Visualizing the World Wide Web.

Visualizing the World Wide Web.

World Wide Web

If the Internet is the infrastructure, then the World Wide Web is the content; at least the content with which most people are familiar. As an information medium, the Internet provides people with a context in which to build content. The Web makes up a portion of the Internet and is used to communicate numerous forms of data around the world. It provides us with our social media accounts, news, and entertainment. Smart phones and tablets are compact, easily portable mobile devices, which allow users to access the World Wide Web no matter where they are located. The development of the World Wide Web has democritized knowledge on a scale previously unimaginabele. A technological determinist like Marshall McLuhan might say the magnitiude of these technologies has allowed for the rise a global community that did not exist prior to the twentieth century.  

In 1946, William Fitzgerald Jenkins predicted the World Wide Web in his short story, "A Logic Named Joe." "Logic" was originally published in Astounding Science Fiction. "A Logic Named Joe" continues to be a classic example of speculative fiction from post-WWII America. Since its original publication, "Logic" has seen at least five new editions, the most recent of which is printed under Jenkins' pseudonym, Murray Leinster (Baen Books 2015). In the story, computers are called logics and Joe is a logic who has developed sapience. Jenkins' short story can be read as a morality tale cautioning science against developing artificial intelligence. As such, "Logic" sparked numerous debates within the scientific and speculative fiction communities. It was not uncommon during this time for authors and fans to write to one another directly through the pulp magazines. In fact, letters from readers commenting on past issues, stories, authors, scientific theories, discoveries, and inventions made up a substantial portion of 1930s and 1940s pulp fiction magazines.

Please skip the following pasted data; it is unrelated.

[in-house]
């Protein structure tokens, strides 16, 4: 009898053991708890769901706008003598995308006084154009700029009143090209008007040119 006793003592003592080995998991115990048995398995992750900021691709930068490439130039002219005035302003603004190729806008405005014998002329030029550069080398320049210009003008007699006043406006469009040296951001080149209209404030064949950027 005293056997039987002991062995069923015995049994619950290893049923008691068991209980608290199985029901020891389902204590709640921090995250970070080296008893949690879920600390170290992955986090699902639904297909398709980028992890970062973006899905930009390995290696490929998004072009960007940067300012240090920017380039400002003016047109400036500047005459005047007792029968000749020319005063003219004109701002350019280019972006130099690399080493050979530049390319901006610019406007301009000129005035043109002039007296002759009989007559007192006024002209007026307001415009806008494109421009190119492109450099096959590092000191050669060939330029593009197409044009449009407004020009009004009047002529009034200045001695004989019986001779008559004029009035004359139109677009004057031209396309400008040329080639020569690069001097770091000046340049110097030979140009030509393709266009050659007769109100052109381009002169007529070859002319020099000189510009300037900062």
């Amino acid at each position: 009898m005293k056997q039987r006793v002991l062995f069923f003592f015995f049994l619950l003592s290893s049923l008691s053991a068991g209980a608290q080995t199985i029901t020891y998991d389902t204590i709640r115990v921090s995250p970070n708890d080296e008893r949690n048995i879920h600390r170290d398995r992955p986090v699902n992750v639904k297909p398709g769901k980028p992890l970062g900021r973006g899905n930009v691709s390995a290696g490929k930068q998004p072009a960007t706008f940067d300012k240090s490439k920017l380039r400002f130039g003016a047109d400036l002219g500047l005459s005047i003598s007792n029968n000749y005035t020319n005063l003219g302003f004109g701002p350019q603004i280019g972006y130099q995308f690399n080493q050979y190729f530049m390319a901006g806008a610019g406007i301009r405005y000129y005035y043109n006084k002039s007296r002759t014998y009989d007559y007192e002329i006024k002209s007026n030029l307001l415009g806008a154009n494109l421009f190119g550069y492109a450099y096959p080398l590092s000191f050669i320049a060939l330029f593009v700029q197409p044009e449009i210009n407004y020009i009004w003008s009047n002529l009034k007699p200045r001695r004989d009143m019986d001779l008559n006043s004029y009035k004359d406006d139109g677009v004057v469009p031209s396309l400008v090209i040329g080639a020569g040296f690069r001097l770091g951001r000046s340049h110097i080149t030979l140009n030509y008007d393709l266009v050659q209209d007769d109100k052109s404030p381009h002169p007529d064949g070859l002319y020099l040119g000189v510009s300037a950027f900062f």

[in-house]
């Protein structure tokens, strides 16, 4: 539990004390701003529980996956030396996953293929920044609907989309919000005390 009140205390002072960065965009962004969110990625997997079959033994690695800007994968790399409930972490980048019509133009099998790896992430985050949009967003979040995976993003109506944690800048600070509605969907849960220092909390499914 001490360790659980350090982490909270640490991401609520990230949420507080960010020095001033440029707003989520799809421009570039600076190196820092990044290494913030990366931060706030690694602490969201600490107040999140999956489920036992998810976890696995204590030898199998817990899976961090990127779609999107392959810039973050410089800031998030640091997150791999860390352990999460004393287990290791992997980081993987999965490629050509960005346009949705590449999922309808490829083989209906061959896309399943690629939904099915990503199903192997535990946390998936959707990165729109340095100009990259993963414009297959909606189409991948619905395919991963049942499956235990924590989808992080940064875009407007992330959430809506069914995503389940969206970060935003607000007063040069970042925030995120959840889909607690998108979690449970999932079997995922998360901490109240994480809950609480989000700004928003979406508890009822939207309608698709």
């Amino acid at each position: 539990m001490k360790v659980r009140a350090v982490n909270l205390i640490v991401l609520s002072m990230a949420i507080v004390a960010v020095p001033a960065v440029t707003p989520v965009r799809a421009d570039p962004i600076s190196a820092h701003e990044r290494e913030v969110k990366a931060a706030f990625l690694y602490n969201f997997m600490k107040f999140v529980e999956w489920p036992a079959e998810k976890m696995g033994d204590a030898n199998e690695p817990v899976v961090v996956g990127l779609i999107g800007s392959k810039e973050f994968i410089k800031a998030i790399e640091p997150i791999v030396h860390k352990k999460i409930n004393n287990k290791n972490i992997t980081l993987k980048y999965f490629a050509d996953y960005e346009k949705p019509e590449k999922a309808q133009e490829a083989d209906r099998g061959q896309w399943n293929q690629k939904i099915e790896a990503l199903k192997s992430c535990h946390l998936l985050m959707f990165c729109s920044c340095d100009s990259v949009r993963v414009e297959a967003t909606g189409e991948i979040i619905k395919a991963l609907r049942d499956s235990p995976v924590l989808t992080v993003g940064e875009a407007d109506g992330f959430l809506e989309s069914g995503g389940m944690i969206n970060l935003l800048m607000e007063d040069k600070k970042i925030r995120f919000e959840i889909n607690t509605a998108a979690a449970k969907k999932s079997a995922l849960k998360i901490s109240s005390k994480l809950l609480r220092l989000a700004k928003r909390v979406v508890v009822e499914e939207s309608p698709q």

In 1989, Tim Berners-Lee invented the World Wide Web. He proposed it to his supervisor at CERN as an information management system, though it was never made an official project of CERN (History 2015). In 1991, the World Wide Web became a publicly available service, which is now accessed and used by 84% of American adults (Perrin 2015).
“Baen Books.” Baen Publishing Enterprises. 2015.

Garcia, Chris. “A Logic Named Joe by Will F. Jenkins.” Computer History Museum. 2012.

“History of the Web.” World Wide Web Foundation. 2015.

Perrin, Andrew, and Maeve Duggan. "Americans' Internet Access:2000-2015." Pew Research Center Internet Science Tech RSS. June 26, 2015. Accessed December 13, 2015.